Research indicates otherwise. According to a recent UN Study, 14.5% of Lankan men admitted raping a woman who was not their partner; just under half said they have perpetrated rape more than once. And nearly three quarters of these self-declared rapists identified a sense of ‘sexual entitlement’ as their main motivation; entertainment came second and punishment third[xi].
But Rajapaksas are never hobbled by facts, not when they have a myth to propagate. And blaming the victims is a favourite Rajapaksa tactic. Tamils are exclusively responsible for all their ills; Muslims and Christians are responsible for the attacks on their communities/mosques/churches. The people of Weliweriya got shot through their own fault. Basically in Rajapaksa Sri Lanka bad things happen only when people are unruly and disobedient. Tamils oppose discrimination, Muslims and Christians insist on following their creeds and the people of Weliweriya do not want to drink poisoned water. They all asked for it, as do women and children who are raped, including the 75 year old woman and the barely five months old baby who joined the ever-growing list of victims last year.
And the UNP Parliamentarians were attacked because, instead of enjoying Avurudu bliss in some salubrious location, they poked their collective noses into Rajapaksa business. They were uppity and opinionated; they had it coming.
Historian AGE Blake points out that “every civilisation has at its core a pool of creativity aligned with a set of values”[xii].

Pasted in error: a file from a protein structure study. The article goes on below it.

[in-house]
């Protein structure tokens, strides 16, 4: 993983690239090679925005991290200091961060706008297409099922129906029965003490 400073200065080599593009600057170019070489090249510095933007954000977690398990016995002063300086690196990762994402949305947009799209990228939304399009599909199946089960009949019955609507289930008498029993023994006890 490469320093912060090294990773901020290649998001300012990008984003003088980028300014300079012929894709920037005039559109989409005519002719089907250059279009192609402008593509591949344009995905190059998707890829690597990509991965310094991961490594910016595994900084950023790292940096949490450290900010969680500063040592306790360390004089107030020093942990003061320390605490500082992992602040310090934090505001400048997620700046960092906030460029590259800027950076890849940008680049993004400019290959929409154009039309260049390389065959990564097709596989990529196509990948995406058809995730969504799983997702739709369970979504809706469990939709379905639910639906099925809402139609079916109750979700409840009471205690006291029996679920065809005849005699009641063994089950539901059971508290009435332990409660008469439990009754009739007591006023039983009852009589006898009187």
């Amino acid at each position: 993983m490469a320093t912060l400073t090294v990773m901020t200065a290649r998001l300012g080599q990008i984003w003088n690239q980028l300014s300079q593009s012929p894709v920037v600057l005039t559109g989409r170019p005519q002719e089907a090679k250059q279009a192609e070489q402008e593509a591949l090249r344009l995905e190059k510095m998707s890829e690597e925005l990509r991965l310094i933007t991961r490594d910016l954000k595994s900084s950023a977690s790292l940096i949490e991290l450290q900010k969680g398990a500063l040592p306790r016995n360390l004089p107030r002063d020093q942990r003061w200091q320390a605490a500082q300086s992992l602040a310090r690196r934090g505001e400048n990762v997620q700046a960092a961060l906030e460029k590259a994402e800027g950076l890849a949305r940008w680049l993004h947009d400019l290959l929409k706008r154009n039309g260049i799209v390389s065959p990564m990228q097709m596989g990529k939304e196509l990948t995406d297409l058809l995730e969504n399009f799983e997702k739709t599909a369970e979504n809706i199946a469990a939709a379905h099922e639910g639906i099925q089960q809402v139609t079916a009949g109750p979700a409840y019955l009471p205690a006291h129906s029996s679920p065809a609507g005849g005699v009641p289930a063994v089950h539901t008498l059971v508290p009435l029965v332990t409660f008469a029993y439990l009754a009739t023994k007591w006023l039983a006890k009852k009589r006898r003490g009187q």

The Rajapaksas are creating their own dominant value system. Patriotism – as defined and interpreted by the Rajapaksas – is now the greatest virtue. Any concession to or accommodation with minority communities is deemed unnecessary if not dangerous. Fundamental rights, democratic freedoms and progressive values are rejected as Western imports, inimical to national sovereignty and inconsonant with cultural values.
Casinos – that is quite another matter.
The German couplet, ‘If you do not want to be my brother, I will hammer your skull’[xiii] is how the Rajapaksas relate to the nation and the world. They are blasé towards ordinary crime and disposed to welcome the criminally-inclined because crime and criminals are indispensable in controlling dissent and punishing opponents. The pistol-packing Hambantoa Mayor described himself as a ‘toy soldier’. He is right. Murderers, rapists and thugs, they all have a bright future in Rajapaksa-Sri Lanka, as ministers, chairmen and mayors – puppets/toys, weapons and shields.
Under Rajapaksa rule, Sri Lanka is becoming increasingly antediluvian on a host of critically important areas, from democracy to devolution, from economics to socio-cultural issues. The naked attack on UNP parliamentarians and the proposed ‘rape marriage law’ which penalises victims and rewards perpetrators are symbolic and symbiotic of this national retrogression.
Lankan society in general and the Opposition in particular have a choice to make: resistance or subjugation. Unite to defeat the obscene ‘rape marriage law’; form a broader delegation consisting of representatives of all opposition parties, civil society and local and foreign media, and make another fact-finding visit to Hambantoa.
Or let the Rajapaksa tsunami devalue and destroy everything that is good and decent about this country.
[iv] Lenient sentences in child abuse cases– HR Groups concerned – Susitha R Fernando – The Island – 24.6.2011
[vii] The Island – 11.4..2014
[ix] Are our diplomats and PR firms doing enough in the international arena – Namini Wijedasa http://transcurrents.com/news-views/archives/7238
[xii] A New Time – The Dramatic University, the UniS Journal – November 1993
[xiii] ‘Und willst du nicht mein Bruder sein, So schlag’ ich Dir den Schädel ein’